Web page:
This shouldn’t surprise us considering the power behind a marketing automation software. As machine learning becomes less of a luxury and more of a standard and these technologies become more intelligent and capable of truly optimizing conversion rates and decreasing the length of the buyer journey (which they are currently in the process of doing) we can expect to see marketing automation become the central pillar for many marketing professionals’ strategies.

Simpler Data

As exciting as the concept of ‘big data’ has been for a lot of marketers, the subject has been largely too complex for most to breach. In the chart above, you can see that ‘big data’ is of growing importance, and a large part of that is the simplification of its applications and the lowering of barriers to entry into the field.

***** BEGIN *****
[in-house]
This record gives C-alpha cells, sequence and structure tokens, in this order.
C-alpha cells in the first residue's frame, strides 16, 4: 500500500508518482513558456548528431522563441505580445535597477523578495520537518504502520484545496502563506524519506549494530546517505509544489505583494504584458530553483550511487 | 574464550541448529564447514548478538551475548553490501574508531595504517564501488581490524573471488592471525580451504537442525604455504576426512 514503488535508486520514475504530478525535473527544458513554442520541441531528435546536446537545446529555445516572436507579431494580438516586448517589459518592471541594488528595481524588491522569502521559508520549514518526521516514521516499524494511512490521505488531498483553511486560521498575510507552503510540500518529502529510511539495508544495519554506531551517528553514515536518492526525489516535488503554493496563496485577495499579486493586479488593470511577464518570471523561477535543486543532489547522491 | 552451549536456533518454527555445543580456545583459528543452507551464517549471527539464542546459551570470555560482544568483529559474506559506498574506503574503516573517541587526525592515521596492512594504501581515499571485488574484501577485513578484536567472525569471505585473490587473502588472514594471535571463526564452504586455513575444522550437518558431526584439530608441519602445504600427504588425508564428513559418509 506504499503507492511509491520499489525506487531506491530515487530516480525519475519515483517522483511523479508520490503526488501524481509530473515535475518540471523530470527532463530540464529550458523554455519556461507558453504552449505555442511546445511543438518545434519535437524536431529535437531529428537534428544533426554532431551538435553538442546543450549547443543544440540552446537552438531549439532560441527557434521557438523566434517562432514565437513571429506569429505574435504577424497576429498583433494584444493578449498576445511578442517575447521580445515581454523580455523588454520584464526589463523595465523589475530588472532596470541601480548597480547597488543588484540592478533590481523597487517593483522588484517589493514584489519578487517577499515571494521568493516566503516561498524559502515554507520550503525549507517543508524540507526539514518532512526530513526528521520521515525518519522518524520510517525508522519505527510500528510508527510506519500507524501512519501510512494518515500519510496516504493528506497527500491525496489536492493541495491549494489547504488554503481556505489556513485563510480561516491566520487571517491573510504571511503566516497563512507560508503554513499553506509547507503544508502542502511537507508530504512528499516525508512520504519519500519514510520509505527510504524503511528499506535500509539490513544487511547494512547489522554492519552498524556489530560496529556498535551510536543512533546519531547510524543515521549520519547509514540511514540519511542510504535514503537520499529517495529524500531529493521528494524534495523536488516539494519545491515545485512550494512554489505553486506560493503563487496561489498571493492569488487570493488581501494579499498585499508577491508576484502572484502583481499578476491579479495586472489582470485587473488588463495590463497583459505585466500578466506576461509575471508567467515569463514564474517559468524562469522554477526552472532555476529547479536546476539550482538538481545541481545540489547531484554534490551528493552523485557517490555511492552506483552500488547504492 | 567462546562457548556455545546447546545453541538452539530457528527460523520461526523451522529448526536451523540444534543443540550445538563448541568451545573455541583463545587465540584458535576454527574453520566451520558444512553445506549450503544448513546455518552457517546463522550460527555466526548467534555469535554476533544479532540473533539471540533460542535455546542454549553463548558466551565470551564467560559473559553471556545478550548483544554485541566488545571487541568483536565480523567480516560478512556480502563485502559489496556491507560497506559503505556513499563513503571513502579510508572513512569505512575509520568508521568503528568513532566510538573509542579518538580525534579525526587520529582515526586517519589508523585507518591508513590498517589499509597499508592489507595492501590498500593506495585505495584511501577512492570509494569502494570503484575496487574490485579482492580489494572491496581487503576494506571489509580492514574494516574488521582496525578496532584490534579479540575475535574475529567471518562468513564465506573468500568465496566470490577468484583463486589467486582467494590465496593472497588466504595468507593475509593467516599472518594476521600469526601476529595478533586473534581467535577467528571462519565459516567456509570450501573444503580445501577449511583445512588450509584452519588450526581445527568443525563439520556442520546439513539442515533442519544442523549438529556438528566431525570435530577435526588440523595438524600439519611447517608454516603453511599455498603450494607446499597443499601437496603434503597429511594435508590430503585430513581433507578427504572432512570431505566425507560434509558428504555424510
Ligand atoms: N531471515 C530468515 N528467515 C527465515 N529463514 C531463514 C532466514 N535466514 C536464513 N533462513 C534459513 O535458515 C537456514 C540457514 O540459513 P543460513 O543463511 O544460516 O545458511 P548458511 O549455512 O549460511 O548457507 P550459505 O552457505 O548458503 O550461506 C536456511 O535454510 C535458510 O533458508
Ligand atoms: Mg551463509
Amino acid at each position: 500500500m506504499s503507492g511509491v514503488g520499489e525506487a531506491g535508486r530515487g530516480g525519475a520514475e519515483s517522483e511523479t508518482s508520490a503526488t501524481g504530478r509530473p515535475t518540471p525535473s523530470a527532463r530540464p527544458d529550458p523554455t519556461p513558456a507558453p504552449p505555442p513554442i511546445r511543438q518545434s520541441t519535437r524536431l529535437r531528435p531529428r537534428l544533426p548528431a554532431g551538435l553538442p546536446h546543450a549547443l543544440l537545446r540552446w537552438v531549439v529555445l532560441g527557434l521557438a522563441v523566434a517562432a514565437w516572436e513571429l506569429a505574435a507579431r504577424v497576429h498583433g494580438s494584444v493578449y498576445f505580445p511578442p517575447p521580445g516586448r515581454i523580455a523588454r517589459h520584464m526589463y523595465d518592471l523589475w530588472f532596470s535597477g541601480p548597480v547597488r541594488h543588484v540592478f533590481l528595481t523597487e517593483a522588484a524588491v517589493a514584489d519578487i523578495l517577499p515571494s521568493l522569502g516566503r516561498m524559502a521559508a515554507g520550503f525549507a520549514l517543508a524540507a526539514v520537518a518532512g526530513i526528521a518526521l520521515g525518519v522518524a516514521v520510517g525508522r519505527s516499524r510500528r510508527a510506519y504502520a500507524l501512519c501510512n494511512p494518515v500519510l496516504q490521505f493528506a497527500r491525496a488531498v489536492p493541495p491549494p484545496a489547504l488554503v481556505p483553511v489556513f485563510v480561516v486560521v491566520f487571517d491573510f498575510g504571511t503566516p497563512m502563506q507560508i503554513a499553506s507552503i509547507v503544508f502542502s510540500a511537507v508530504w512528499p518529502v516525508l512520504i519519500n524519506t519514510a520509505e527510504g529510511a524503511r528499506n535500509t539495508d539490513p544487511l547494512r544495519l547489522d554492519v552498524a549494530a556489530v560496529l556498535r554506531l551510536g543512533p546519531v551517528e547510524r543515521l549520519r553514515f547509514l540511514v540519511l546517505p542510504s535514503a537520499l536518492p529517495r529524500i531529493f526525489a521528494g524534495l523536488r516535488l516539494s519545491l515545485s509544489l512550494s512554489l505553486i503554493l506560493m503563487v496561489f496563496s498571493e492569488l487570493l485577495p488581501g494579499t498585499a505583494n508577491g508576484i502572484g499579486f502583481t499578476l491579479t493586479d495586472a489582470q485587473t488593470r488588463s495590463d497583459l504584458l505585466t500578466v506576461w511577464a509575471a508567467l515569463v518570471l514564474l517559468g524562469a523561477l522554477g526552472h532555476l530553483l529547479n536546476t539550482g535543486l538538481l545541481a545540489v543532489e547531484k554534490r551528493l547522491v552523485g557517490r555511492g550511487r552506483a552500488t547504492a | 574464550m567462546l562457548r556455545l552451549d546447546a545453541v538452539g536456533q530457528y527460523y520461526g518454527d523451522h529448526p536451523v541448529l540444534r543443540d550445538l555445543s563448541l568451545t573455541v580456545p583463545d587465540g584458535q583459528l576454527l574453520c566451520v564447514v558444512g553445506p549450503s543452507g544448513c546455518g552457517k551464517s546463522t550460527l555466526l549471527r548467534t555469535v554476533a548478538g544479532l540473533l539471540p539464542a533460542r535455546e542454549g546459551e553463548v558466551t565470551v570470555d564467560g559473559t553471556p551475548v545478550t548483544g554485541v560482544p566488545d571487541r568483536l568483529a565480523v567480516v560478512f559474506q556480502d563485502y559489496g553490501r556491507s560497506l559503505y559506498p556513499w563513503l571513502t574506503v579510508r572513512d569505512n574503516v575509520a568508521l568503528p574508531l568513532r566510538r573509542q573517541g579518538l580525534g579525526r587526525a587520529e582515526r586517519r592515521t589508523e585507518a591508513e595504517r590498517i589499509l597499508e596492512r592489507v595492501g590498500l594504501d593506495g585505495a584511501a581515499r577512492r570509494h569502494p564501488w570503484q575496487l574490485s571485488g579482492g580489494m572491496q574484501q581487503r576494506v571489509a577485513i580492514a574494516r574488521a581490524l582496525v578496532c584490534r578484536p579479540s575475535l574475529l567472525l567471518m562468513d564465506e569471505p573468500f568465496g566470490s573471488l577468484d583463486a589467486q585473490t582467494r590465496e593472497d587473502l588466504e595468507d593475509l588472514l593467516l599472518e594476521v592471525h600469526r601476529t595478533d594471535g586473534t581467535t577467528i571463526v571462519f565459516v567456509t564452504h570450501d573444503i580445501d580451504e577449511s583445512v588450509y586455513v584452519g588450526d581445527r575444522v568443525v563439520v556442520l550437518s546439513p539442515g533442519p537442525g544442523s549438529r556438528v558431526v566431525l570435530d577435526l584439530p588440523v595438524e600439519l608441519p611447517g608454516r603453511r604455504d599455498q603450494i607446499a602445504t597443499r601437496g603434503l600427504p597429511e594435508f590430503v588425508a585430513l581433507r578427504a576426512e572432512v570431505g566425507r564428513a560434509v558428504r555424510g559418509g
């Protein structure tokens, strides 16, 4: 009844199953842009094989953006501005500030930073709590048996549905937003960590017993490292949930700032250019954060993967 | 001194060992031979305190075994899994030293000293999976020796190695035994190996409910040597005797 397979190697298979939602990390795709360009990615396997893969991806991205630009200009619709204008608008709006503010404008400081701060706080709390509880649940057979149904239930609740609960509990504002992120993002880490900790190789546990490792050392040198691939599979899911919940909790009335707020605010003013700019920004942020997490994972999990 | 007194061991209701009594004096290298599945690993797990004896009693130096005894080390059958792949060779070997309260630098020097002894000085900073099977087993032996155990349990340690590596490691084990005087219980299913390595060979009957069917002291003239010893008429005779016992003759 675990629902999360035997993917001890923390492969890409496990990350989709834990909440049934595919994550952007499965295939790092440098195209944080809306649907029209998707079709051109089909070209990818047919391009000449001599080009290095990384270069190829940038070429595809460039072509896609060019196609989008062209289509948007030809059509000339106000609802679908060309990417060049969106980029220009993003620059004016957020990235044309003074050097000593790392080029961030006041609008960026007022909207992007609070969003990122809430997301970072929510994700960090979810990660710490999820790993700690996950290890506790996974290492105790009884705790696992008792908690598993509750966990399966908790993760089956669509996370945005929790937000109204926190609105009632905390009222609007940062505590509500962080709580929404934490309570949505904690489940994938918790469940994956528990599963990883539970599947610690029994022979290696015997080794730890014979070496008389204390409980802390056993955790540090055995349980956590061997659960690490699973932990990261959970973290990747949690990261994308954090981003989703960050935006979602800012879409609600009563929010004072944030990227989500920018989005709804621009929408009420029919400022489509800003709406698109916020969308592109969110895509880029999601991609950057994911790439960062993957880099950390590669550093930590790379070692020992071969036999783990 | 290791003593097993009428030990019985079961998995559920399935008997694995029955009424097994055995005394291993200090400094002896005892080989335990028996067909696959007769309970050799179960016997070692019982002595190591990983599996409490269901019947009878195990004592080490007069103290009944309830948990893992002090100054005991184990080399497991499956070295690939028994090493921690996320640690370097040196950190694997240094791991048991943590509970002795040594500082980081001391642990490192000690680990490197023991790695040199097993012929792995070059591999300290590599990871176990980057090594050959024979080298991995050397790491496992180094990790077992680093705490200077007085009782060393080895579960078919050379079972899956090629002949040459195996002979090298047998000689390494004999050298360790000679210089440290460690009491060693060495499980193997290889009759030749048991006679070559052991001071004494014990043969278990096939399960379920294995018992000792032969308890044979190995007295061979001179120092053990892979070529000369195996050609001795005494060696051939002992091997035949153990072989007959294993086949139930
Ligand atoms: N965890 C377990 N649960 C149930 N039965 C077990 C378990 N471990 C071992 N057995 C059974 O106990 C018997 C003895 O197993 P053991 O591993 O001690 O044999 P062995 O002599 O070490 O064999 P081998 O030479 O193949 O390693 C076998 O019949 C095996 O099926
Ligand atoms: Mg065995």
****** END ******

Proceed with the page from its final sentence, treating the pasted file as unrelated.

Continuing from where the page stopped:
If you’ve read some of the articles I’ve written about data, then you probably already know my feelings on the subject; I have long asserted that in order to get any use out of data, we need to think about it in context and look at it on the micro level. Now, we are finally seeing a rise in that way of thinking and the release of tools that allow for the simplification of data use. That trend is growing, and data will be a much easier beast to tackle in the coming year.

All Mobile, All Day

At this point, talking about the importance and growth of mobile is about as redundant as it is necessary. Though we all know how crucial mobile is (see the chart below) there are still new facts and justifications released every day that further strengthen that point.

KPCB Importance of Mobile Marketing Trends